Here’s the one soon to be opening at ‘Amazing Brentwood’:

This is only a segment of the main plaza, still under construction.  It can’t fail insofar as there is a SkyTrain station on the south and lots of appealing attractions in every other direction.  And it feels like it has the right proportions given the way the height and curve of the buildings frame the space.

As Ian Wasson observed, the developer and designers have used really fine materials to realize their vision.

There’s a fountain off-centre that occupies a good percentage of the plaza.  You can see it from almost anywhere, but you have to walk around it – like a cog in the elaborate machinery of humanity in motion.

As night it’s a place that plays with light – ostentatiousnessl well done.  Here are some shots taken from Skyscraper Page by vanman:

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You’ve seen this before:

It’s a 1975 sketch of “Cities in a Sea of Green” – the phrase that captured the intent of the original Livable Region Plan.  In Burnaby, they took it literally (see more in ‘Cities of the Future‘).

Brentwood is SkyTrain scale, amped up.  The combo of towers tightly clustered around a rapid-transit station, connected to a shopping centre and community services, also strikes me as Asian scale – characteristic of station areas in Singapore and Hong Kong, where the planning and design go back to the housing booms of post-war modernism.  These are the urban environments in which so many of us grew up before coming to Vancouver, and to whom the projects are now marketed.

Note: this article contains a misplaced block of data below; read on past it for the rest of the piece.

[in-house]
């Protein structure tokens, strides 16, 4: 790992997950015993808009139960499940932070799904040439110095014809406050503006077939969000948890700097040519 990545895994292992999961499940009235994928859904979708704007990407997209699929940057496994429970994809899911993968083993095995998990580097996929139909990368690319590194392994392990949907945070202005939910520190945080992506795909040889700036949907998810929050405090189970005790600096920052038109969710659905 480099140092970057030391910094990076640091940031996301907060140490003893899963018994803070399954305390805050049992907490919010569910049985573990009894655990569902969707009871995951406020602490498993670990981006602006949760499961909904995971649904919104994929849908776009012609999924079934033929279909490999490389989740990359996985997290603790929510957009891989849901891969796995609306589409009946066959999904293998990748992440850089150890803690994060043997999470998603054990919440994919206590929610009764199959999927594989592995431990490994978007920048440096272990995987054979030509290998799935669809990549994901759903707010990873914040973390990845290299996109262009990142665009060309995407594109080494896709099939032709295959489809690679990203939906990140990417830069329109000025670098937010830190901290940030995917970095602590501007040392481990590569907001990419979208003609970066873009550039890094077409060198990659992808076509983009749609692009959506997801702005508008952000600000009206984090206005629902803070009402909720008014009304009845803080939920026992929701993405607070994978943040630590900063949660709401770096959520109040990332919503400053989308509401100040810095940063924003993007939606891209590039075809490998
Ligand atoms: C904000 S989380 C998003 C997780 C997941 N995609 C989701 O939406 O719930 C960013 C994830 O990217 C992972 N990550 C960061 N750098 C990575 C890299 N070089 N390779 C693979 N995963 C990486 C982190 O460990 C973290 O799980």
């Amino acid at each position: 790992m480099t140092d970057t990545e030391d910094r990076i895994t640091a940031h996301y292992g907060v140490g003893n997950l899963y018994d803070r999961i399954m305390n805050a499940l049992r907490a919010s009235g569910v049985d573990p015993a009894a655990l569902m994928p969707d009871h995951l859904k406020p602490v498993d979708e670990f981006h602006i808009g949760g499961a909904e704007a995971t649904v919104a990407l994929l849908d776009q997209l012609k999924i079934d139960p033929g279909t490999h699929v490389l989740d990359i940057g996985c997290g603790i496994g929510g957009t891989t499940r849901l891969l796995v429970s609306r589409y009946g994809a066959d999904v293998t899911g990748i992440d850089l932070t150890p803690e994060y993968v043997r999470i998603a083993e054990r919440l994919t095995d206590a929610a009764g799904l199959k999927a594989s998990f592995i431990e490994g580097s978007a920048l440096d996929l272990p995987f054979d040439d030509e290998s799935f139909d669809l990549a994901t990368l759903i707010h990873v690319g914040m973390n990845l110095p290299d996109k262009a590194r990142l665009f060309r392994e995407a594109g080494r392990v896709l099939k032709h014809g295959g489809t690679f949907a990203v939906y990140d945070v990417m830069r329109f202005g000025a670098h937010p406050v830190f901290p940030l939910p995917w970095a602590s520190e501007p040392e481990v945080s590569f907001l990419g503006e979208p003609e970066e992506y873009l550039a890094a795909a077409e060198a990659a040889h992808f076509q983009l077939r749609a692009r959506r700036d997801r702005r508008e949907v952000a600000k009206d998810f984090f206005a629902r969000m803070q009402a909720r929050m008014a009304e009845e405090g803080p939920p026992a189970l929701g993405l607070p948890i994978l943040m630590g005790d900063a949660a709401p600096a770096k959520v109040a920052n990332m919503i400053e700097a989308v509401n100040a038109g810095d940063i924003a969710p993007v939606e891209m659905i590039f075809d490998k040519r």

This is West Pacific.

The towers, in particular, take us to new heights – not to everyone’s taste, but very much part of the Grand Bargain.  (For an analysis and prediction of the impact of Brentwood, here’s what I said back in 2014: “Brentwood growth could help maintain quality of life: Price”

As detailed on David Pereira’s blog, the architecture of Brentwood Town Centre also goes back to 1960s with its initial highrises and mall (and, oh yeah, used car lots).  Today, ‘Amazing Brentwood’ takes the cliche of the moment – stacked and angled glass boxes – to climb the slope to the north of the station and animate the many thousands of square meters.

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Burnaby at Brentwood has gone full urban.

This is the Lougheed Highway at Willingdon – one the signature crossroads of our region.  On the right, a massive mixed-use development called (awful name) Amazing Brentwood.

Ian Wasson at Burnaby City Hall gave me a heads-up:  Brentwood was ready for a walk-through.  And easy to get to – seamlessly connected to one of the most beautiful SkyTrain stations in the region.

At the same time Brentwood Mall was under redevelopment, the City rebuilt Lougheed into more of a complete street.  There are at least four modes of movement integrated but separate, with great materials, thoughtful landscaping and exciting urbanism in three dimensions.

We’ll explore Brentwood this week.  But here’s the judgment: